Popularity of mainstreamshows from sales of recordings including streams in music markets. General mainstream works are best-sellers in the overall music market. Genre specific mainstream works are best-sellers in the markets of specific genres. (Certain Reggae tracks hold high positions in the chart of Reggae music but not in the Billboard chart.)
Aside: In certain genres, to distinguish mainstream from non-mainstream, the former sometimes has a different name. For instance, at the moment mainstream Dance is called EDM. Most subgenres are not called EDM but have own titles. (EDM is short for Electronic Dance Music. As abbreviation this is confusing, because non-mainstream Dance music is also electronic.)
Mainstream works are often —but not always— imitations of artworks by others, i.e. it is imitation art; or it is art in-the-style-of other artworks, and as such middle of the road. If this is the case there tends to be much repetition and overlap. Part of general mainstream art —but only part— contains elements of works in a (sub)genre in a diluted (simplified) form.
Mainstream art is meaningful. The same as in the lyrics of many operas and arias of old, part of the meanings in the lyrics of mainstream popular art is timeless. Another part changes regularly. The latter is in line with contemporaneity  in popular art. Every few years there is need for different messages and meanings. In the time of MeToo other meanings come to the foreground than during the financial crisis.
Most mainstream art is not only popular and easy but also sells relatively well; that is, given the overall size of the market in which they are sold, which can be a world-wide market for a specific type of art, but also a market in a small country or region or a market segment. Many works of Jeff Koons, Mozart and Justin Bieber are not only popular and easy; they are also best-sellers. They sell well in the top segment of the overall visual art markets. —Thanks to reproductions certain works of Koons are popular among a very large and worldwide audience and — All mainstream works are relatively popular and easy, but not all sell well, while some are not for sale. Until two decades ago the graffiti (stencils) of Bansky were very popular thanks to reproductions, but they were not for sale.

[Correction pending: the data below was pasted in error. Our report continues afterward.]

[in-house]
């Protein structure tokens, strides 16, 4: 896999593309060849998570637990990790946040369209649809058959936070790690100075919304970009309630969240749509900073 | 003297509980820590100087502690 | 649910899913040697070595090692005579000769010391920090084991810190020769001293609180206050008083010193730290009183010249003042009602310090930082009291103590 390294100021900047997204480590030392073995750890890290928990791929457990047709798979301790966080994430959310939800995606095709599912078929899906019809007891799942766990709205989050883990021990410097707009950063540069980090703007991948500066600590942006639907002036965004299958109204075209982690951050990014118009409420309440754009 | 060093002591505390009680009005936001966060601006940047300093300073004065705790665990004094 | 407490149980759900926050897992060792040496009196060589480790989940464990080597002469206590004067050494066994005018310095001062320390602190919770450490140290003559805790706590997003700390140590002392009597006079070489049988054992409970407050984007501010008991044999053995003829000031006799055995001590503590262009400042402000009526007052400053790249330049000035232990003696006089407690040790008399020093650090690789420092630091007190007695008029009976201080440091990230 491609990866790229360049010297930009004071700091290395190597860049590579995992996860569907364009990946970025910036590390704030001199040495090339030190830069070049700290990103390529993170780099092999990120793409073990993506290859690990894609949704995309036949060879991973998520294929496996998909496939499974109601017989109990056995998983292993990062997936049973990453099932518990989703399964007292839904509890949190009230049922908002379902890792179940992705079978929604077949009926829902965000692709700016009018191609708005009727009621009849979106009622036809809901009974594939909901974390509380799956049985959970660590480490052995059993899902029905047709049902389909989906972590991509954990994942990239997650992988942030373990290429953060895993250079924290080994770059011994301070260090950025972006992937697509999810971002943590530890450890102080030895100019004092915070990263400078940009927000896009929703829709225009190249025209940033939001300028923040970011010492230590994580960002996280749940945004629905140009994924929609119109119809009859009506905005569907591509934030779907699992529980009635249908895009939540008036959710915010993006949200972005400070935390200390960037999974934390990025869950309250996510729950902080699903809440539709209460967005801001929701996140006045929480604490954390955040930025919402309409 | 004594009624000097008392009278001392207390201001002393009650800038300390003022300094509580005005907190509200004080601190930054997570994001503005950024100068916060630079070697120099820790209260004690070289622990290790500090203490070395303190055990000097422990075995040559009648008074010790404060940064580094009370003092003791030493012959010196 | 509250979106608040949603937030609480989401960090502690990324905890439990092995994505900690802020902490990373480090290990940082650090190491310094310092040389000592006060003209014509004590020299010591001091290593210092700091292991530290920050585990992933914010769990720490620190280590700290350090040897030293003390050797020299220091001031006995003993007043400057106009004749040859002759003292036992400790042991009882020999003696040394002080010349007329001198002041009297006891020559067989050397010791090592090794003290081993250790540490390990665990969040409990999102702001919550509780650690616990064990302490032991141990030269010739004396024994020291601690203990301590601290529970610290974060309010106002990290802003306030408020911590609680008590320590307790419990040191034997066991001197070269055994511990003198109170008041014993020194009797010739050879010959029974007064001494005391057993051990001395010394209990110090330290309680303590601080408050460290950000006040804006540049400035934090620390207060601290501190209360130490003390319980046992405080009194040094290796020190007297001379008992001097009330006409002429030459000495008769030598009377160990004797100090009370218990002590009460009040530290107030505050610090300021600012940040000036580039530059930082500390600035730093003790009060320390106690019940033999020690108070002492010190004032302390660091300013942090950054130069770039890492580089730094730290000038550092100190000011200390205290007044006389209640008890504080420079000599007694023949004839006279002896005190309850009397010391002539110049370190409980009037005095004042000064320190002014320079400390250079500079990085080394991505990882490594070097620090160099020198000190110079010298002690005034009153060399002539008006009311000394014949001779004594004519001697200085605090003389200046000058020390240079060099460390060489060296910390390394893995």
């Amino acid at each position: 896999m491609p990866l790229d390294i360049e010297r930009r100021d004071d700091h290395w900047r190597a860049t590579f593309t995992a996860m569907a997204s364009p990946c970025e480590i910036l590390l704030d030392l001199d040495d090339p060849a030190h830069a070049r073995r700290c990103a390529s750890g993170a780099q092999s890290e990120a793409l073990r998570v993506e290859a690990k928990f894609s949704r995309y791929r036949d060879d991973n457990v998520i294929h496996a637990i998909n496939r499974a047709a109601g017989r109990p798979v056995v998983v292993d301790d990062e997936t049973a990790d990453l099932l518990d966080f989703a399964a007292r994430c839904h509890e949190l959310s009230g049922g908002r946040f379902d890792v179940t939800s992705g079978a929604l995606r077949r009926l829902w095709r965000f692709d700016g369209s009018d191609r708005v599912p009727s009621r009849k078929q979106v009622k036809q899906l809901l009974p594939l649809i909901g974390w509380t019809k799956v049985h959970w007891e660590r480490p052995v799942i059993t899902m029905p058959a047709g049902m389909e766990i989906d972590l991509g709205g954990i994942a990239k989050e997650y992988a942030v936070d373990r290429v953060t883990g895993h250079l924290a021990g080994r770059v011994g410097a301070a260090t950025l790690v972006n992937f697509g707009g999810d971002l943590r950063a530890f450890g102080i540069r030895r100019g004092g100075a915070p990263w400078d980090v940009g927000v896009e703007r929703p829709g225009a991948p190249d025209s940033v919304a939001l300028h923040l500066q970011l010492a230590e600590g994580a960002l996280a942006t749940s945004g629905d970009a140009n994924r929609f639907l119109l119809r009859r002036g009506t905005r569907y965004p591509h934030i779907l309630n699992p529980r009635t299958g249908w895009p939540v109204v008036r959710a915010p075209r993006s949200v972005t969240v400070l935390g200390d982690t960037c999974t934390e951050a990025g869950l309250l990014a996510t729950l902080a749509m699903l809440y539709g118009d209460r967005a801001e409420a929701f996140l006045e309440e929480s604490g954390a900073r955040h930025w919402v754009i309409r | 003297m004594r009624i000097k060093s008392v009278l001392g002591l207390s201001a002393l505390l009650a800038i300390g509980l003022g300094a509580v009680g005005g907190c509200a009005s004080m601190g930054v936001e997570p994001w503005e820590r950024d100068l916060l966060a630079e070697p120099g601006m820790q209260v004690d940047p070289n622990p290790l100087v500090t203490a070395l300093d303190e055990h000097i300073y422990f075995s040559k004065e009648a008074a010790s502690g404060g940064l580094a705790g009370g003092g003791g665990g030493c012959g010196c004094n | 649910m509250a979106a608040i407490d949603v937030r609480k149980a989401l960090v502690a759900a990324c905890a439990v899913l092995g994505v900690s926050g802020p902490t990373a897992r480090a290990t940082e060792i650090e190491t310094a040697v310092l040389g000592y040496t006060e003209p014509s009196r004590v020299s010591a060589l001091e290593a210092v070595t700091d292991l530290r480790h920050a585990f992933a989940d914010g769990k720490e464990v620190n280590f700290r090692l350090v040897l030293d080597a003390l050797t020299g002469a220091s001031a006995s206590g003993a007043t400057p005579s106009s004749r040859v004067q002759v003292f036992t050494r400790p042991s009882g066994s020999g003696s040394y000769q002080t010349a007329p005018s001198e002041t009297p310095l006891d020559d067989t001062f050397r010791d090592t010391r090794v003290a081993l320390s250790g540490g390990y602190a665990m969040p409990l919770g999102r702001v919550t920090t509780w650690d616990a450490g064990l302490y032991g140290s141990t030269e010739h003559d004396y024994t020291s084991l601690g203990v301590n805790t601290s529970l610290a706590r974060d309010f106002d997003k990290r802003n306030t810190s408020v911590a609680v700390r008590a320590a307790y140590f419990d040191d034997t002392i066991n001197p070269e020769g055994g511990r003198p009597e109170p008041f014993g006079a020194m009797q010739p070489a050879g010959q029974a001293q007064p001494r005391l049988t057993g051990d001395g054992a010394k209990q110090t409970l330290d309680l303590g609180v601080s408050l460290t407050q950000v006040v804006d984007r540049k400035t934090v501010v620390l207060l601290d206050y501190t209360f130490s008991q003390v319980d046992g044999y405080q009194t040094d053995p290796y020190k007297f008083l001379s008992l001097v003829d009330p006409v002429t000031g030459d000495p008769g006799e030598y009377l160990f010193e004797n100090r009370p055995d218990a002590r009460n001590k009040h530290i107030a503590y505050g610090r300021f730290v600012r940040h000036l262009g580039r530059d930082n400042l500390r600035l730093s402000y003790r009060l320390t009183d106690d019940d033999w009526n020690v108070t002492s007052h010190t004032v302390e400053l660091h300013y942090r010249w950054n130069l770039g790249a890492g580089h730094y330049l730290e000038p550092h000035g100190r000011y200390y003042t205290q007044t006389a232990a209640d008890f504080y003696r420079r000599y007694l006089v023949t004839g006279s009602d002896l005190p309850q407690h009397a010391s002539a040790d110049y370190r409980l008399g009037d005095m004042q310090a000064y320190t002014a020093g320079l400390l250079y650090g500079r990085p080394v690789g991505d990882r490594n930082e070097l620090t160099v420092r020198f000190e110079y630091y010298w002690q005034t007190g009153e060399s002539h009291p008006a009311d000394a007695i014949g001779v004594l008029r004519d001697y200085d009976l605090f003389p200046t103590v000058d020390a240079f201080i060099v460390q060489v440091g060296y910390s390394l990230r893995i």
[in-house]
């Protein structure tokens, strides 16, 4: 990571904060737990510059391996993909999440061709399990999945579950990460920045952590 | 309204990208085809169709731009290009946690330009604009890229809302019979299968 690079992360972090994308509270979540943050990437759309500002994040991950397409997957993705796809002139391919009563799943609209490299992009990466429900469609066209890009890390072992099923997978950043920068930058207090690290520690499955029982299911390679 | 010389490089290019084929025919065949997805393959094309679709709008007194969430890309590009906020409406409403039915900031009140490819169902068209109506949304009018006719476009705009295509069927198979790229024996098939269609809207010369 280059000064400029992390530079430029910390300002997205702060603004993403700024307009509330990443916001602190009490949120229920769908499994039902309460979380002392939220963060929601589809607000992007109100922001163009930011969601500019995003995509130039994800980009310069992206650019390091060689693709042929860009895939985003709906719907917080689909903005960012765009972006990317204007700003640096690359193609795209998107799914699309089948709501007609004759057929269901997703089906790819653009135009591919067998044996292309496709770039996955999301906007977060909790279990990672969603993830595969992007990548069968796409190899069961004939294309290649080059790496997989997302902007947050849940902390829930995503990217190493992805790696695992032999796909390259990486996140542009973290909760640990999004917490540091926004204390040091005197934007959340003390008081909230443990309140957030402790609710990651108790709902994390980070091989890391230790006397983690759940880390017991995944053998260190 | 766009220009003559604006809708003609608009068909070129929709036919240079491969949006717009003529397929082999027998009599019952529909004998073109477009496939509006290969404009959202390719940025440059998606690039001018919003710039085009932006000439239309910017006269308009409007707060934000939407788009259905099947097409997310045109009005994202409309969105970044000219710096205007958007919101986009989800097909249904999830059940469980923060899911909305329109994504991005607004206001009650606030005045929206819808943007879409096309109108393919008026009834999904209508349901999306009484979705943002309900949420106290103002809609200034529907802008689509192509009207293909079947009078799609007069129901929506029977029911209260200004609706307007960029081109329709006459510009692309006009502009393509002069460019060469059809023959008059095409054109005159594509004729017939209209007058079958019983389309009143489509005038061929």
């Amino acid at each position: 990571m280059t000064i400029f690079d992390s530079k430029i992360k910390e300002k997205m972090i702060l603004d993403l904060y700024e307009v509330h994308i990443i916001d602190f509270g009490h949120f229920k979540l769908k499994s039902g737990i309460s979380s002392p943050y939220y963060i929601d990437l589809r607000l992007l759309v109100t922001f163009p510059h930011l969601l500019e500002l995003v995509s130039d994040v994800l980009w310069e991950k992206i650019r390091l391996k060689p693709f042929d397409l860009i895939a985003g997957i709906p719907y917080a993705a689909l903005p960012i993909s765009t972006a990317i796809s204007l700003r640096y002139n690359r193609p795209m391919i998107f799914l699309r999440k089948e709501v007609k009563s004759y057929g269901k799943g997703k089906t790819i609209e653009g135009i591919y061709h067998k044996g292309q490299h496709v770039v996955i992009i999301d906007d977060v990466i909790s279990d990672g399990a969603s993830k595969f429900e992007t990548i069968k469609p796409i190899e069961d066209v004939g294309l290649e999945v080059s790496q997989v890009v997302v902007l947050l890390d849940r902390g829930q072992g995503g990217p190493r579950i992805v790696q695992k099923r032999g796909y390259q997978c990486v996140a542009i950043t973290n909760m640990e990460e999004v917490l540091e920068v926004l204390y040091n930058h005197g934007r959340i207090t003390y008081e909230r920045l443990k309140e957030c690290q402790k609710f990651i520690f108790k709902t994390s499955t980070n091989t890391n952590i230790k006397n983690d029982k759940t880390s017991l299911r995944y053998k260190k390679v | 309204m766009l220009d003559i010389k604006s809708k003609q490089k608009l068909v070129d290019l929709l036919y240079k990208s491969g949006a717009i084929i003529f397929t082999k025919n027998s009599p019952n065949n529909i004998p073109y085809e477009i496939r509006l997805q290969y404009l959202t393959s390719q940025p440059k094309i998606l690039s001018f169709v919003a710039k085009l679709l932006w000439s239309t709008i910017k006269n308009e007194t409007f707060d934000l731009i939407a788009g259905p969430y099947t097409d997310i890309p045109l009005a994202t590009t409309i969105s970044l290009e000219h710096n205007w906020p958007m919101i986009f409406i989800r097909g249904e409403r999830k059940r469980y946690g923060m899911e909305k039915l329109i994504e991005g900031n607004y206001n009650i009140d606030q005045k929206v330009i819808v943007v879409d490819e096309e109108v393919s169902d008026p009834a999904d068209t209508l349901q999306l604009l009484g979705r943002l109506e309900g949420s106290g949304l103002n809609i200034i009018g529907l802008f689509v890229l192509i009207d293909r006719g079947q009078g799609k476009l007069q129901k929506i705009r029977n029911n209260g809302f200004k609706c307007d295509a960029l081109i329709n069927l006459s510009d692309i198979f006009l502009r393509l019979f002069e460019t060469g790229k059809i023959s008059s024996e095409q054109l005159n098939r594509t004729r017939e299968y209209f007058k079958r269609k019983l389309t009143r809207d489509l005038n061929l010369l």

Even though serious art lovers are not inclined to say so, given the definition of mainstream some serious art is mainstream art. Within the classical/serious art-world certain works of Mozart are very popular and given widely shared preliminary knowledge they are little demanding. They also sell well in concert halls and as recordings. They are, moreover, popular and little demanding and thus mainstream among a much larger group, i.e. also among other social groups, and therefore also mainstream. Other social groups foremost listen (and sometimes buy) recordings. (In terms I use in the chapter Sharing Art) the classical evergreens are much-shared, or otherwise, well-shareable.)